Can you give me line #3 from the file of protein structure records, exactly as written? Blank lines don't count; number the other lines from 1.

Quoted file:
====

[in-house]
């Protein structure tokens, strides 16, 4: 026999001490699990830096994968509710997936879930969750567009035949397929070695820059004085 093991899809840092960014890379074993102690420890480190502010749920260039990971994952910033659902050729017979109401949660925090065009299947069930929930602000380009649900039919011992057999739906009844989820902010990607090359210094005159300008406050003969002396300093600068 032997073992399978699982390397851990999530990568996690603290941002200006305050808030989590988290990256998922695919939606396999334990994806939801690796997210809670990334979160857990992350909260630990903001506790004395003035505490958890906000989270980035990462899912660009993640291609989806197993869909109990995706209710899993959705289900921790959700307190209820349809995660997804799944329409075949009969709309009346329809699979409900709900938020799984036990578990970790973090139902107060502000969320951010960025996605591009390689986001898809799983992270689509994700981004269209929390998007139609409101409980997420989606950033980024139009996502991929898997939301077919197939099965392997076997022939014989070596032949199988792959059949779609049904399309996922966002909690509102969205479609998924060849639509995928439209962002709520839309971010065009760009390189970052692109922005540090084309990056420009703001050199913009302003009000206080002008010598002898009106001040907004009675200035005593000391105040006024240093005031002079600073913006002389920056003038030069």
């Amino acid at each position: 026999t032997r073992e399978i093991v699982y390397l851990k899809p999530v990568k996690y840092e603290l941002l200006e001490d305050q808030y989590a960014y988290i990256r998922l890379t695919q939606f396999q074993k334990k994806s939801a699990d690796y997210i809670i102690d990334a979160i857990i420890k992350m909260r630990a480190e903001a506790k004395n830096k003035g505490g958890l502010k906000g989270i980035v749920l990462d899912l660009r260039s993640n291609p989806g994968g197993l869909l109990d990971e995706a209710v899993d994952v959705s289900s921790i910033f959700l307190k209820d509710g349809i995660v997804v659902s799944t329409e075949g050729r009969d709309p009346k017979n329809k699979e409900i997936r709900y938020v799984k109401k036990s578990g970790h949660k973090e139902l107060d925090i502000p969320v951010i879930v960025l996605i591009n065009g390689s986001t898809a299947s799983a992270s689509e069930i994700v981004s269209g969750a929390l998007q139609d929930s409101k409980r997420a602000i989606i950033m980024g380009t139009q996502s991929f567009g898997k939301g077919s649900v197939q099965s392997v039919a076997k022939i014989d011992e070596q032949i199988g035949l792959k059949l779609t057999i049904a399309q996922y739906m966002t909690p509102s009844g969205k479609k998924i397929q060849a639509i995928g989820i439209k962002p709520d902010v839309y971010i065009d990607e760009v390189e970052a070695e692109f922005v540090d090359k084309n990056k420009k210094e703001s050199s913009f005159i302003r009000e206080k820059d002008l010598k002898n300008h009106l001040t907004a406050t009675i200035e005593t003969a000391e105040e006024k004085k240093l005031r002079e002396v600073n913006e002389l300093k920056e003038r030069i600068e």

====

């Amino acid at each position: 026999t032997r073992e399978i093991v699982y390397l851990k899809p999530v990568k996690y840092e603290l941002l200006e001490d305050q808030y989590a960014y988290i990256r998922l890379t695919q939606f396999q074993k334990k994806s939801a699990d690796y997210i809670i102690d990334a979160i857990i420890k992350m909260r630990a480190e903001a506790k004395n830096k003035g505490g958890l502010k906000g989270i980035v749920l990462d899912l660009r260039s993640n291609p989806g994968g197993l869909l109990d990971e995706a209710v899993d994952v959705s289900s921790i910033f959700l307190k209820d509710g349809i995660v997804v659902s799944t329409e075949g050729r009969d709309p009346k017979n329809k699979e409900i997936r709900y938020v799984k109401k036990s578990g970790h949660k973090e139902l107060d925090i502000p969320v951010i879930v960025l996605i591009n065009g390689s986001t898809a299947s799983a992270s689509e069930i994700v981004s269209g969750a929390l998007q139609d929930s409101k409980r997420a602000i989606i950033m980024g380009t139009q996502s991929f567009g898997k939301g077919s649900v197939q099965s392997v039919a076997k022939i014989d011992e070596q032949i199988g035949l792959k059949l779609t057999i049904a399309q996922y739906m966002t909690p509102s009844g969205k479609k998924i397929q060849a639509i995928g989820i439209k962002p709520d902010v839309y971010i065009d990607e760009v390189e970052a070695e692109f922005v540090d090359k084309n990056k420009k210094e703001s050199s913009f005159i302003r009000e206080k820059d002008l010598k002898n300008h009106l001040t907004a406050t009675i200035e005593t003969a000391e105040e006024k004085k240093l005031r002079e002396v600073n913006e002389l300093k920056e003038r030069i600068e």